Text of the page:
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History of Mumbai

History of Mumbai

The History of Mumbai narrates the development of Mumbai as the commercial hub of India from a group of seven islands which were originally inhabited by a fishing community, the Kolis.

Seven Islands Of Mumbai

The current city of Mumbai came into existence because of clustering of the seven islands together over the period of five centuries. The following islands have served to give Mumbai its present form:
Isle of Mumbai
Old Woman’s Island (Little Colaba)

Later on the islands were gained control by the Mauryas and changed into an important centre for the Hindu and Buddhist religion and culture. The islands have seen successive dynasties like Satavahanas, Abhiras, Chalukyas and Rashtrakutas etc gaining control over the islands.

During the Islamic period, the islands were captured by the Muslim rulers in Gujarat in the year 1348 followed by the governance of the Gujarat Sultanate during 1391 to 1534. The "Treaty of Bassein" signed between the Gujarat Sultanate, Bahadur Shah and the then Portuguese Viceroy placed these islands into the hands of the Portuguese in 1534. The Portuguese period thus was initiated in Mumbai, The Portuguese took an active part in the foundation and development of the different religious cultures in Bombay. In 1661, the islands were gained possession by Charles II of England as a dowry of the daughter of King John IV of Portugal. He then leased the islands to the British East India Company in the year 1668.

The first to settle down in 1675 in the city were the Zorastrian Parsis. Several streets were named after the Parsi industrialist businessmen, and philanthropists, popular among them being the Tatas. While Air India was brought into existence by JRD Tata, the Hotel TajMahal bears the memories of his father. They were followed by the Hindus, Muslims and the Goan Catholics. The year 1687 saw the shift of the East India Company's presidency from Surat to Bombay with the later, becoming the headquarters in 1708.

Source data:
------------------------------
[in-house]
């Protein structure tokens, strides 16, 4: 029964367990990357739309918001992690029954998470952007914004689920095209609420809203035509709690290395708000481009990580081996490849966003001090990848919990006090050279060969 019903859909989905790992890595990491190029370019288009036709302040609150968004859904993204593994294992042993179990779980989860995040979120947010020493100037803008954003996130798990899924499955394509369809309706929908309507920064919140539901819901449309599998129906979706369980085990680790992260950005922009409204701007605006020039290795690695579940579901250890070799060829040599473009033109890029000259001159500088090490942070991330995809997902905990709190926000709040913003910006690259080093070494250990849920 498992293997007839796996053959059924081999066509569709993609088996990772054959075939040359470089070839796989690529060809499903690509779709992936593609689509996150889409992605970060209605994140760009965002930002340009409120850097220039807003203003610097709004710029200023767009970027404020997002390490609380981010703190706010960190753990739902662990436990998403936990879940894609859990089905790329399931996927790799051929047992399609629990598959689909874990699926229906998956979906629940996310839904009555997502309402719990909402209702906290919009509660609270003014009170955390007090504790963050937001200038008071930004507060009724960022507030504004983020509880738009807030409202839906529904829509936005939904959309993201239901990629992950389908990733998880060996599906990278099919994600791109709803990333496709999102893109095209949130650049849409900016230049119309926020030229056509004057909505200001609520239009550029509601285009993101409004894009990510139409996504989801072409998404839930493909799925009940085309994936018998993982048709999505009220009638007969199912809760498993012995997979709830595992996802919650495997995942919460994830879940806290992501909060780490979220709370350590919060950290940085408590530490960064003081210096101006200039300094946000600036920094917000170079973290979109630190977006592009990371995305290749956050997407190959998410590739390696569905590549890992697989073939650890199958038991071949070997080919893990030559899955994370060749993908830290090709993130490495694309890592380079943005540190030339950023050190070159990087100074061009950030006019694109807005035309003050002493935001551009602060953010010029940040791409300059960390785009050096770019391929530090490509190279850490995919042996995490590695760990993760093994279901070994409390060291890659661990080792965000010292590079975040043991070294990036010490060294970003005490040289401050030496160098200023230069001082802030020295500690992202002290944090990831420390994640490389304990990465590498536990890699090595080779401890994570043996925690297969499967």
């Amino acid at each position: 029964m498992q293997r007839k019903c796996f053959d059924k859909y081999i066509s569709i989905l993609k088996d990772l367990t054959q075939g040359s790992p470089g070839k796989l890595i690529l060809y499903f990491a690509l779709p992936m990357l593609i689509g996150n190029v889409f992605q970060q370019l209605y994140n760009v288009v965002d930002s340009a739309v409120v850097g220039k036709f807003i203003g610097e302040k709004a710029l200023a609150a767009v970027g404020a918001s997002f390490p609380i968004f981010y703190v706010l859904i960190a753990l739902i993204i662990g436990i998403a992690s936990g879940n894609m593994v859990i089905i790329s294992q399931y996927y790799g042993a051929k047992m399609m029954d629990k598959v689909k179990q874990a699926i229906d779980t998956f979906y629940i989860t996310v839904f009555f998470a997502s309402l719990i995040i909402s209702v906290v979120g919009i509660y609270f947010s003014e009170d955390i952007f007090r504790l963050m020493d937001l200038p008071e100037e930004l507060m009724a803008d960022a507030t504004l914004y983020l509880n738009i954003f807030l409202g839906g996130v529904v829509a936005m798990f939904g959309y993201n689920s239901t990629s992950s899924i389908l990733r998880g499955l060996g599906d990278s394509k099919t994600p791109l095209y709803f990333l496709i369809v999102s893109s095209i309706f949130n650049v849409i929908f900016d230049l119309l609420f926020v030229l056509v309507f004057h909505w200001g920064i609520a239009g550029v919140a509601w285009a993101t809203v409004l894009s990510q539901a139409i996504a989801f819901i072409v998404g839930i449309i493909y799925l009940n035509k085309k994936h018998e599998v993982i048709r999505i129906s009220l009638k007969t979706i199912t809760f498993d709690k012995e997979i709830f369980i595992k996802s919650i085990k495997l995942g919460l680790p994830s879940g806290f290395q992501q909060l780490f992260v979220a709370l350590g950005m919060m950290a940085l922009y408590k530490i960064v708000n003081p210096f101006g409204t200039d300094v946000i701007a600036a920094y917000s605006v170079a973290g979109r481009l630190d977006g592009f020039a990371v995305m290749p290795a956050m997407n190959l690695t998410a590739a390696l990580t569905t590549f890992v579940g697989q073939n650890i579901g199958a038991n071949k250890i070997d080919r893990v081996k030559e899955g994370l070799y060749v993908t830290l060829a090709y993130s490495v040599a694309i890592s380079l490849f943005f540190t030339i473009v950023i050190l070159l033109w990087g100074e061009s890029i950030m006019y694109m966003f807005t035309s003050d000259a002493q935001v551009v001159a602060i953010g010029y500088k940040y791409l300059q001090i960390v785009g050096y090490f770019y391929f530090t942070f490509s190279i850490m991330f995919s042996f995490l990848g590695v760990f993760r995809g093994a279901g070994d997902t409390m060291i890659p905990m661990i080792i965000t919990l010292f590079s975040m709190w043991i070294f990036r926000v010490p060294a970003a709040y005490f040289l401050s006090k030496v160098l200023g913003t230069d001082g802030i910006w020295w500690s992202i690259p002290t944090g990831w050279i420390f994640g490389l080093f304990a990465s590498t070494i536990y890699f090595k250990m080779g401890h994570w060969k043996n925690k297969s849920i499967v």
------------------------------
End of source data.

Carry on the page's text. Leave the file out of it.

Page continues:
The Mughals captured the city in the 17th century and by the middle of the 18th century, the city appeared as a major trading town in lieu of its trading contacts with Basra and Mecca.

By 18th century almost all the important public services and basic amenities had started developing within the such as piped water supply, Railways , Hospitals, Courts , Mint, Tramcars, etc. The Victoria Terminus Railway Station was set up in 1887. It is among the most impressive structures till today. Majority of the buildings like the Offices, GPO, Banks, Tourist offices and railway stations were set up during 1860-1900. By the year 1862 the cluster of seven islands had combined into one enormous land.

The American civil war boosted the textile and cotton industry. The Suez Canal's opening in 1869 helped Bombay prosper as one of the major International port which further armored its position as the important industrial and commercial hub of India.
The history of Mumbai reveals that social, economic, cultural and educational developments characterized Bombay in the 19th century with the formation of the first railway line in India that started plying between Thane and Bombay in 1853. The city bears testimony to the India's Independence Movement in the early half of the 20th century.

It was only during the British rule in India and particularly in Mumbai that the seven islands around Mumbai were merged into one island, the present day Mumbai. This venture started in 1782 under the governor William Hornby and it was completed in 1838. The British rule in Mumbai continued peacefully owing to some significant favors done by the British government to the Maratha community under the Treaty of Salbai until the national wave for independence took whole country by storm. The Royal Indian Navy Mutiny by the Indian sailors against the British was initiated in Mumbai which later spread to all the parts of India.

After the independence of India in 1947, Samyukta Maharashtra Samiti demanded for the creation of a separate Maratha speaking state out of the existing city of Mumbai where till then people from different religions speaking different languages resided together peacefully. The demand was rejected on the grounds of being a threat to the communal harmony of the country. But since then there were continuous demonstrations and meetings by the Maratha leaders for the division. They were finally able to get themselves heard in 1960 with Maharashtra being divided and a new state called Gujarat coming into existence which comprised of Gujarati speaking people of Maharashtra.

Mumbai Seven Islands Map